Finance

Can Poor Credit Score Hurt Your Social Security Benefits?

Social Security: Will Poor Credit Hurt Your Benefits as a worker or businessman? This is one question most people ask their financial advisors. Reason is because, if you’re like most American citizen, you’re probably want to have life steady income from Social Security after you retire from service.

The United States Social Security Administration usually updates the estimated benefits you will receive annually. They give out this information, so that by the time you retire, you can have the knowledge of how much money you’ll be getting as your retirement pay.

But in some rare occasion, your poor credit score can have a negative impact on the amount that you’ll actually be getting in your savings checking account. Secondly, in same unfortunate scenarios, you may even get some deductions or entirely lose your payment even after it drops into your account. Truly for most citizens, this isn’t actually a concern to them. But if you know that you have bad credit history or outstanding debts with any credit card company, make sure you completely rectify it before you face a surprising reality after retirement age.

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The Good News: There is (Generally) No Impact

Now, let’s talk about the good news about social security. According to American laws, your Social Security is considered a federal payment that is protected from creditors. This is in the vast majority of cases. Therefore, even if you have $50,000 in credit card debt with any issuer, as far as you are not defaulting in making the minimum payments, there is no problem. No financial institution can come after your federal payments as a retiree. In most cases, even if you were to miss your credit card debt payment, your creditors still couldn’t pursue your Social Security. But there are, however, some certain cases in which even your Social Security may be tiered.

The Bad News: Certain Unpaid Debts Can Result in Garnishment

The are laws set by the U.S. government which considers federal payments unreachable from creditors – except the government itself is the creditor. This simply means that; if you owe the federal government money or otherwise owe back taxes, it may step in and garnish as much as 15% of your Social Security payments. In fact, the same generally applies if you default on repayment of federal student loan. Bear in mind that child support or Court-ordered alimony payments may cause a deduction as much as 50-65% of your Social Security payments.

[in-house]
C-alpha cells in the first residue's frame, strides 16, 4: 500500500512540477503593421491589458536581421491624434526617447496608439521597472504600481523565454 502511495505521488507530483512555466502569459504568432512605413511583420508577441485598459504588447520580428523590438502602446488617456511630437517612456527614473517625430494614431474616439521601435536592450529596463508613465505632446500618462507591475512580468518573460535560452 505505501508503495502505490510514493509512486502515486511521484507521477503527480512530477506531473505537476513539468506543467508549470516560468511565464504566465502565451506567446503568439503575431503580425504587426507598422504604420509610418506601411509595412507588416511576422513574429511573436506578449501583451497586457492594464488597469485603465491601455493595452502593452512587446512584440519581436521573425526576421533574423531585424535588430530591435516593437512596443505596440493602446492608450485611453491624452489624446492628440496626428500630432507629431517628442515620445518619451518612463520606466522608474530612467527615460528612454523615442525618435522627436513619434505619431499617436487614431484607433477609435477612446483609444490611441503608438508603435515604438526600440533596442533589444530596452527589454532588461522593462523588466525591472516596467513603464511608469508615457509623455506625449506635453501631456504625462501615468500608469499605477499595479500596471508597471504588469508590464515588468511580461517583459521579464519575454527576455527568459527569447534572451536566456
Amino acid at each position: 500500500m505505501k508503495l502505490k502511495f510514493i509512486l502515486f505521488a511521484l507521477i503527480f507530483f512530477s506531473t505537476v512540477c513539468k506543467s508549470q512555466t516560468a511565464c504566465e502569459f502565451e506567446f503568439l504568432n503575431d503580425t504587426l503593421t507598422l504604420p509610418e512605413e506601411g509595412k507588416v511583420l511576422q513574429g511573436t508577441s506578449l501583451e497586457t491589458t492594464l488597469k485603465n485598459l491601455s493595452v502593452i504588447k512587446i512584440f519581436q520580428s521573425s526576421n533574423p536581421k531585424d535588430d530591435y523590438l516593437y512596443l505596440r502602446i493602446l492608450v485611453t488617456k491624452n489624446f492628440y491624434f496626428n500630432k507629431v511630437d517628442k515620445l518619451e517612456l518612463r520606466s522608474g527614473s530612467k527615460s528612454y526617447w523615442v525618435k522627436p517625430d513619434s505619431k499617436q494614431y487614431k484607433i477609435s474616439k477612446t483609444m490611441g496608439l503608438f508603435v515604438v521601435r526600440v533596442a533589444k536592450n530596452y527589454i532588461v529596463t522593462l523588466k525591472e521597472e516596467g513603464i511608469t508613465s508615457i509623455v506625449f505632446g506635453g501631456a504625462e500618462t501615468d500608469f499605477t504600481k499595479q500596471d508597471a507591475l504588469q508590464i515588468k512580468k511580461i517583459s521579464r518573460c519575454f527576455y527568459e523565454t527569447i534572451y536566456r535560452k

In general terms, other private creditors, such as collections agencies, repo companies etc don’t have the right to take your Social Security payments no matter what. Notwithstanding, do not forget that there are some legal exceptions that may expose your Social Security payments to garnishment. A good example is this explanation below;

“Your money can sometimes be fair game for creditors to collect with a court judgment for garnishment if you transfer your Social Security money to a separate bank account or don’t spend it within two months of receipt”.

All these can sometimes get very confusing for you. Therefore, it’s best to consult with an attorney if you find yourself in this situation to clear yourself legally.

Q: Does Your Credit Score Impact the Amount That You Receive From Social Security?

Research shows that your credit score has no direct linkage on the amount of money that you receive from Social Security payment. Going by the calculation for your Social Security payments, it all depends on two strong factors:

  1. The amount that you earn over your lifetime and
  2. The age at which you file for benefits.

In either case, whether your credit score is 540 or 850, it doesn’t have any connection on the calculation of your Social Security benefit. You can verify this claim. Of course, that being said, it is possible that you will have a low credit score if you are working in a low-paying job/company. Why? This is because, it will be more difficult for you to pay off your pending debts. Also, if you’re working in a low-paying organisation, you’ll only be able to earn a smaller Social Security benefit altogether. Therefore, have it in your thoughts that there is no direct relationship between your credit score and your Social Security benefit. However, there is sometimes a relationship connecting them both.

Below are other similar posts to guide you further.

The Bottom Line

On the contrary, a bad credit score is not really a problem you have to worry about the issue of receiving your Social Security payments from the government. It is your bad financial behaviors that makes it worse. Personal behaviours such as failing to remit your student loans, taxes, consumer credit, alimony, child support etc – may end-up in your Social Security benefits being garnished.

In addition, there is also a strong relationship between lower income and lower credit scores. For example, if the salary you earn is a small income, it means your Social Security benefit will also be small as well. With that info, even though your credit won’t directly affect your Social Security payments, there is this indirect correlation. Lastly, if you’re struggling to make ends meet, as many people do it’s a good idea to discuss your options properly. Simply approach your creditors and/or a financial counselor before you create a long-term problem. You can check online for guides on how to get a credit score without a Social Security number. More tips on Social Security Benefits are available here. Best of luck.

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